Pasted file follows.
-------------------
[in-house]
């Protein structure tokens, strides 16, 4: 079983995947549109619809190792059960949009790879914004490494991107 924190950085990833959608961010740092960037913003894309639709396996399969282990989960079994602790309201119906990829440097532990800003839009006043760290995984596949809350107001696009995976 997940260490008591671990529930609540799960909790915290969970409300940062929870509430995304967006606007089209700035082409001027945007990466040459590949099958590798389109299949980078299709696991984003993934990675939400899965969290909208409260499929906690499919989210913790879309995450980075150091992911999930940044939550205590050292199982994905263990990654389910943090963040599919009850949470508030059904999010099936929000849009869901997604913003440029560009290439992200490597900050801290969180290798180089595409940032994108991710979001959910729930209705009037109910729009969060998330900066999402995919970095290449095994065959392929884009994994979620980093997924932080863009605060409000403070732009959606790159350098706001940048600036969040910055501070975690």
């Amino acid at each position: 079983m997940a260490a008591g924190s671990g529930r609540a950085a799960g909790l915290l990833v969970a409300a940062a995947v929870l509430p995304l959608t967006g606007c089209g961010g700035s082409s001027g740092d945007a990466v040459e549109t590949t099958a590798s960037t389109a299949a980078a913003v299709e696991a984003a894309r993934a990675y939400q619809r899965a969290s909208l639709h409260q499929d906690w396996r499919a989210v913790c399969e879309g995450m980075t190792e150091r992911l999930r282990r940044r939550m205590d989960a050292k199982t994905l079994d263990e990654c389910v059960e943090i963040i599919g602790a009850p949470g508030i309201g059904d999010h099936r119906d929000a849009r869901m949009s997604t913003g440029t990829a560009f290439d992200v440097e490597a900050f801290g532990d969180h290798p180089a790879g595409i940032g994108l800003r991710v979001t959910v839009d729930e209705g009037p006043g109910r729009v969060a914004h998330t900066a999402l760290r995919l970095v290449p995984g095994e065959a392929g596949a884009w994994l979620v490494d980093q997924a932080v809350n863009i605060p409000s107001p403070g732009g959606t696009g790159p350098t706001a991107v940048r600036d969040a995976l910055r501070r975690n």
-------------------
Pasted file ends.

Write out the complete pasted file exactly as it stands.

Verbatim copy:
[in-house]
């Protein structure tokens, strides 16, 4: 079983995947549109619809190792059960949009790879914004490494991107 924190950085990833959608961010740092960037913003894309639709396996399969282990989960079994602790309201119906990829440097532990800003839009006043760290995984596949809350107001696009995976 997940260490008591671990529930609540799960909790915290969970409300940062929870509430995304967006606007089209700035082409001027945007990466040459590949099958590798389109299949980078299709696991984003993934990675939400899965969290909208409260499929906690499919989210913790879309995450980075150091992911999930940044939550205590050292199982994905263990990654389910943090963040599919009850949470508030059904999010099936929000849009869901997604913003440029560009290439992200490597900050801290969180290798180089595409940032994108991710979001959910729930209705009037109910729009969060998330900066999402995919970095290449095994065959392929884009994994979620980093997924932080863009605060409000403070732009959606790159350098706001940048600036969040910055501070975690």
């Amino acid at each position: 079983m997940a260490a008591g924190s671990g529930r609540a950085a799960g909790l915290l990833v969970a409300a940062a995947v929870l509430p995304l959608t967006g606007c089209g961010g700035s082409s001027g740092d945007a990466v040459e549109t590949t099958a590798s960037t389109a299949a980078a913003v299709e696991a984003a894309r993934a990675y939400q619809r899965a969290s909208l639709h409260q499929d906690w396996r499919a989210v913790c399969e879309g995450m980075t190792e150091r992911l999930r282990r940044r939550m205590d989960a050292k199982t994905l079994d263990e990654c389910v059960e943090i963040i599919g602790a009850p949470g508030i309201g059904d999010h099936r119906d929000a849009r869901m949009s997604t913003g440029t990829a560009f290439d992200v440097e490597a900050f801290g532990d969180h290798p180089a790879g595409i940032g994108l800003r991710v979001t959910v839009d729930e209705g009037p006043g109910r729009v969060a914004h998330t900066a999402l760290r995919l970095v290449p995984g095994e065959a392929g596949a884009w994994l979620v490494d980093q997924a932080v809350n863009i605060p409000s107001p403070g732009g959606t696009g790159p350098t706001a991107v940048r600036d969040a995976l910055r501070r975690n």